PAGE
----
Spotlight: Mark Brook Bell, BCTMB

Mark Bell

Please provide your full name, current location, and current job title.

My name is Mark Brook Bell. I currently work at Vienna Oaks Chiropractic Center in Vienna, VA.

Provide one fun fact about you.

I love tons of snow.

What are your hobbies?

Tae Kwon Do, Cycling, Basketball.

How did you discover the massage therapy profession?

I have 3 older brothers and 1 of them practiced his pressure points (from Judo) on me.  I swore revenge, got a Black Belt in Tae Kwon Do and none of my brothers bother me now.  However, in receiving pressure (on points on my body) I learned a very important concept—how and where to use pressure as well as how much pressure to use.  This firmly established a fine line between too much or too little when working on soft tissue.  As I (almost exclusively) provide Deep Tissue/Sports Massage, I do utilize percussion machines (Thumper and the Thumper Mini-Pro) so that I can get more accomplished during a session.  Thumpers prep the dense/overused muscles that are then fine-tuned manually.  I’ve been using Thumpers since 1992 as a result of having a 6’3” 290-370 lb. client who was more than 2 hands full.

What motivated you to pursue massage therapy as a career?

I proved, several times, that I could not work for anyone else.

How did you develop your passion?

I began doing massages during my Freshman year in college and I was quite popular during exam week.  This period (without formal training) started in 1977 until 1991.  I attended the Baltimore School of Massage in 1991-1992. In the fall of 1992 I finished my classes and took the 2nd National Certification Exam that was offered in that first year of certification.  Being a procrastinator, I completed my last 3 exams and my final project in a 10 day period (ending 12/5/1995).  For almost 10 years (01/01/1996 – 5/26/2005) I was in charge of the Men’s Massage at the Pentagon Officers’ Athletic Center.  For 20 years I provided massage services at National Defense University (Ft. McNair in Washington, D.C.). In both jobs I was happy to give back to those who sacrificed to serve the United States and abroad.  The pay wasn’t much but it helped me to complete a full work schedule when combined with my private clients.  It also helped me to overcome the difficulty (for a man) to work full time and make a living at the same time in this industry. Though I have done work in 4 different health clubs, working with a chiropractor (who specializes as a sports physician) has proven to be the most beneficial.  Over the years marketing people say to advertise, have a website, do health fairs, etc.  None of those suggestions are worth 10 cents.  Particularly being a man in the full-time massage industry, my work and my personal referrals are what built my business and keeps me fully employed since 1995 doing massage therapy, exclusively.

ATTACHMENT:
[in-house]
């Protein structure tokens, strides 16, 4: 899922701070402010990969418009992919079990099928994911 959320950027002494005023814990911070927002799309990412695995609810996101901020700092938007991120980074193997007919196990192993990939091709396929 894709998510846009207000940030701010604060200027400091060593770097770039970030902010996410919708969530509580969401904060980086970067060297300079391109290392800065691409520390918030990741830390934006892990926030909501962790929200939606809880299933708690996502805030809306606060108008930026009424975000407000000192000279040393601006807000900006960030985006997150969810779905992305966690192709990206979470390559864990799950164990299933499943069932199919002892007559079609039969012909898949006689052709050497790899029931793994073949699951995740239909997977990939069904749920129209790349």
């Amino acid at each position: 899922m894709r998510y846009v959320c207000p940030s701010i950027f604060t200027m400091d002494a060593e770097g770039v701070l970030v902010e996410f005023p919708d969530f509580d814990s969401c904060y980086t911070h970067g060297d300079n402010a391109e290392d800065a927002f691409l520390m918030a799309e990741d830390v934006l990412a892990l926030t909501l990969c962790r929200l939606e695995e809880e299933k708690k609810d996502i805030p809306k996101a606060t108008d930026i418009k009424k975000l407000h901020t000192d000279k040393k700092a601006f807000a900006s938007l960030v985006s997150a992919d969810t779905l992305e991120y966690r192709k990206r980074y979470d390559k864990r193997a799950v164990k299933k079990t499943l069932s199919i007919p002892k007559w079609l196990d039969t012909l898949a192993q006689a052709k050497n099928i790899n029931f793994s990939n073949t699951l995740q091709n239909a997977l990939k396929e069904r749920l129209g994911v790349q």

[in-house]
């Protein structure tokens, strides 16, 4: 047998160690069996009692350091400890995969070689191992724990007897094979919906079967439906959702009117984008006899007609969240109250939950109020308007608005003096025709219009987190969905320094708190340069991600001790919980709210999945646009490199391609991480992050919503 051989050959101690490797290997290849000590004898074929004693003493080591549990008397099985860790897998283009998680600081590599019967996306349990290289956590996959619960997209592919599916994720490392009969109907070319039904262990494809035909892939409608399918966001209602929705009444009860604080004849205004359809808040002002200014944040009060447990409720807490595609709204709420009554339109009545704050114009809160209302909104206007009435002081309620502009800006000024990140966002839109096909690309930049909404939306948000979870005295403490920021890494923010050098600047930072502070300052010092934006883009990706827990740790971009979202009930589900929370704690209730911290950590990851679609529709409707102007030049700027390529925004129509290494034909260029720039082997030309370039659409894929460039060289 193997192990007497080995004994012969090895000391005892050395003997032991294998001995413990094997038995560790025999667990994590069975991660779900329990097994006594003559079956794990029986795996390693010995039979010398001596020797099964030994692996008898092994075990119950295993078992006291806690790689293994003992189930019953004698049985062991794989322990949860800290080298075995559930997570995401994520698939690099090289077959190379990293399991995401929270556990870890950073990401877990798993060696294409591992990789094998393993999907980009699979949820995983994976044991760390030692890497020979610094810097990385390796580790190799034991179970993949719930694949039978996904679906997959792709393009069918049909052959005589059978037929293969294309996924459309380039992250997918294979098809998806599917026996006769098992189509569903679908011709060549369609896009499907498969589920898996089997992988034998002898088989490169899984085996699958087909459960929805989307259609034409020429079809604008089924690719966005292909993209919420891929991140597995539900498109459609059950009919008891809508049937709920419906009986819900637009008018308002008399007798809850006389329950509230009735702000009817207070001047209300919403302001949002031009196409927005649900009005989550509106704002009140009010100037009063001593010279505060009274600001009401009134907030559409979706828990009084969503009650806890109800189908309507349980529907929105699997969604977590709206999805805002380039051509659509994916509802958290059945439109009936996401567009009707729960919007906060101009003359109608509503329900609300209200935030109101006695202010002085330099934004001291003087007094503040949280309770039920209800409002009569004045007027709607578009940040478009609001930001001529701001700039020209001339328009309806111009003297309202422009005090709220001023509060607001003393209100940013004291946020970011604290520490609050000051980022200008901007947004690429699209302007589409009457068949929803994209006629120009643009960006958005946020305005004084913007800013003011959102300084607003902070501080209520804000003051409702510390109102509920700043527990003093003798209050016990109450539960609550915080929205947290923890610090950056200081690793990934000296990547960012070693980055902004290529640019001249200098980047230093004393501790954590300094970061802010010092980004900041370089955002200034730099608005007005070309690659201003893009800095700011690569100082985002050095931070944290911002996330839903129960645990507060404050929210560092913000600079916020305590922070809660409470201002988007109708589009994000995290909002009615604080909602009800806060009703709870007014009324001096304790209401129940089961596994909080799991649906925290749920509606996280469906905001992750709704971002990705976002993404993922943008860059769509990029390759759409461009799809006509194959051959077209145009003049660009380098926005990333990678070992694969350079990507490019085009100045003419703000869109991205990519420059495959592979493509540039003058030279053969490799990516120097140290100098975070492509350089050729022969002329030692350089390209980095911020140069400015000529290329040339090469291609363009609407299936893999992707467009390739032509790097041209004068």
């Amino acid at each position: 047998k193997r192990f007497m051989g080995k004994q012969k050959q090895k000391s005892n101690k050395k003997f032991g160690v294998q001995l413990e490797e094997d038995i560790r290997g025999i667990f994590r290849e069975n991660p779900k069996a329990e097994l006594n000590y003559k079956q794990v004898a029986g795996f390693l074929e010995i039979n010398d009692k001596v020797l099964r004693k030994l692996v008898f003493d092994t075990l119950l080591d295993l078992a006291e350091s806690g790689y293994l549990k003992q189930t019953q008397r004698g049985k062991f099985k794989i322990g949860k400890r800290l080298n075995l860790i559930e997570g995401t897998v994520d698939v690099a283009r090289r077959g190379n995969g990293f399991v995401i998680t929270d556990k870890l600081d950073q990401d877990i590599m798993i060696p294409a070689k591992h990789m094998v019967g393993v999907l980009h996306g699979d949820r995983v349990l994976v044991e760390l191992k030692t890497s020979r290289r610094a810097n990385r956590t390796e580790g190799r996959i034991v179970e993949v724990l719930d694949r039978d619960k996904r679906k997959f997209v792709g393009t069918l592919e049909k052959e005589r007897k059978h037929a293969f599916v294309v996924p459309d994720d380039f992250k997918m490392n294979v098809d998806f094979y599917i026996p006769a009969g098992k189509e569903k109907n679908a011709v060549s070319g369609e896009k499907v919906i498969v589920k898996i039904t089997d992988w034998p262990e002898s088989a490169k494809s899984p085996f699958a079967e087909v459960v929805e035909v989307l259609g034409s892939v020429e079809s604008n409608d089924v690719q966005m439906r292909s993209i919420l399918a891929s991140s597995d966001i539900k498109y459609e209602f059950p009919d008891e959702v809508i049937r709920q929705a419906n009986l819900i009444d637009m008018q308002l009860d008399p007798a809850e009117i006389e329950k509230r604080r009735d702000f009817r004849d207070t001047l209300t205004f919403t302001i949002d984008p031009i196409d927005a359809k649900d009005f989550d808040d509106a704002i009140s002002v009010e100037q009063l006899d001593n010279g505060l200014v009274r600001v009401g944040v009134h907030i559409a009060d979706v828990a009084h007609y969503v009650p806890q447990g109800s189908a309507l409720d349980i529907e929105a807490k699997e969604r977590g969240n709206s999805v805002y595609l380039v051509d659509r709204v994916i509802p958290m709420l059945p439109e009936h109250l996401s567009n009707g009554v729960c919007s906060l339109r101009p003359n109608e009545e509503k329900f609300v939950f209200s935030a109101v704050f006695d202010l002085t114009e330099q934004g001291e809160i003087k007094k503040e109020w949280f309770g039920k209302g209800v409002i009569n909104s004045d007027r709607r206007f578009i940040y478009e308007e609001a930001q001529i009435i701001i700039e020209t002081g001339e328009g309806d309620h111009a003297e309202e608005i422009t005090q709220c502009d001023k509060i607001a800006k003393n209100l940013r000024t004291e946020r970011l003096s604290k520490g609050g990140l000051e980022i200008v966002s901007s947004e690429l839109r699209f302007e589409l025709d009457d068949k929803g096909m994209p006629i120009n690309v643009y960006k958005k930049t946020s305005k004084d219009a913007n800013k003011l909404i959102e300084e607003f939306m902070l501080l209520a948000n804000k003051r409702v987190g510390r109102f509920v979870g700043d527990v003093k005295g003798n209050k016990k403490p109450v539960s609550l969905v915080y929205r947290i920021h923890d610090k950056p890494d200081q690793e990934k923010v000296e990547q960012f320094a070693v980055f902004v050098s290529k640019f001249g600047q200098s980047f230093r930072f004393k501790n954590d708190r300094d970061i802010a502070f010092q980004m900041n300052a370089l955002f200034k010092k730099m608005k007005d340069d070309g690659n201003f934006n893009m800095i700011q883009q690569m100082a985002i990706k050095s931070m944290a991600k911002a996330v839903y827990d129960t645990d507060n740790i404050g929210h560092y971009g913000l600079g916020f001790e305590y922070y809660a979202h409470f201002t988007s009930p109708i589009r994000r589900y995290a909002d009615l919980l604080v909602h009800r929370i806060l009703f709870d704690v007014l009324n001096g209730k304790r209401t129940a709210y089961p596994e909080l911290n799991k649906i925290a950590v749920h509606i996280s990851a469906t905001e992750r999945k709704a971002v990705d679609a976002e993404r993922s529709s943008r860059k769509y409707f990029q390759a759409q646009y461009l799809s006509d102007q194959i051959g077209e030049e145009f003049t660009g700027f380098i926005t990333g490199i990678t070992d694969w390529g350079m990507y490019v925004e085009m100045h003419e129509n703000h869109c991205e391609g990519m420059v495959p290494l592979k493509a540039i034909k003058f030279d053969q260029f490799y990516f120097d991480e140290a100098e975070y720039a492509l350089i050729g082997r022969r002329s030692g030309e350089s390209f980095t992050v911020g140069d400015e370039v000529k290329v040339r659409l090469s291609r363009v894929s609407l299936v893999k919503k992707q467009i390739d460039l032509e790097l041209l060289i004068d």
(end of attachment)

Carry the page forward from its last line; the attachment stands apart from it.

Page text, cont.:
How has your massage career evolved?

In addition to the above statement, I am most excited in what I do because I have several very long-term clients who appreciate me and my work. My card, in the bottom right corner, says “Don’t wait ‘til you can’t move”. This usually gets people in to see me while they are injured.  During the subsequent massage sessions, I try to get my clients to consider “how big the trophies are” and “how much money is involved” when the continually overdue their activities.

When did you first become NCBTMB Certified?


Why did you elect to become NCBTMB Certified?

Jeff Young, who was the MD Chapter President of the AMTA and a mentor, encouraged us to certify early, as this was the future of Massage Therapy.

Why have you maintained your NCBTMB Certification all these years?

National Certification is a required pathway to be licensed in VA.

How has NCBTMB elevated your career?

It showed the public that their safety and my abilities have been evaluated as proper.

What doors did it open for you?

Being self-employed, I don’t think it was ever the reason for any of my massage therapy positions.

What would you say to a fellow massage therapist contemplating Board Certification?

Any massage therapist, when establishing their practice, should become Board Certified. This will help with licensing, insurance, and the public’s assurance of their safety in your work.

How has your practice and/or employment been affected by COVID-19?

Clients did not come in for almost 3 full months.

If you are not working or unable to work during the pandemic, what are you doing during this time to prepare yourself for future work?

I finished my continuing education classes.

What would you suggest a fellow massage therapist do during this time to prepare for future success?

Yes, online Continuing Education, would help you clear your future time once your clients return.

To apply for Board Certification, click here.

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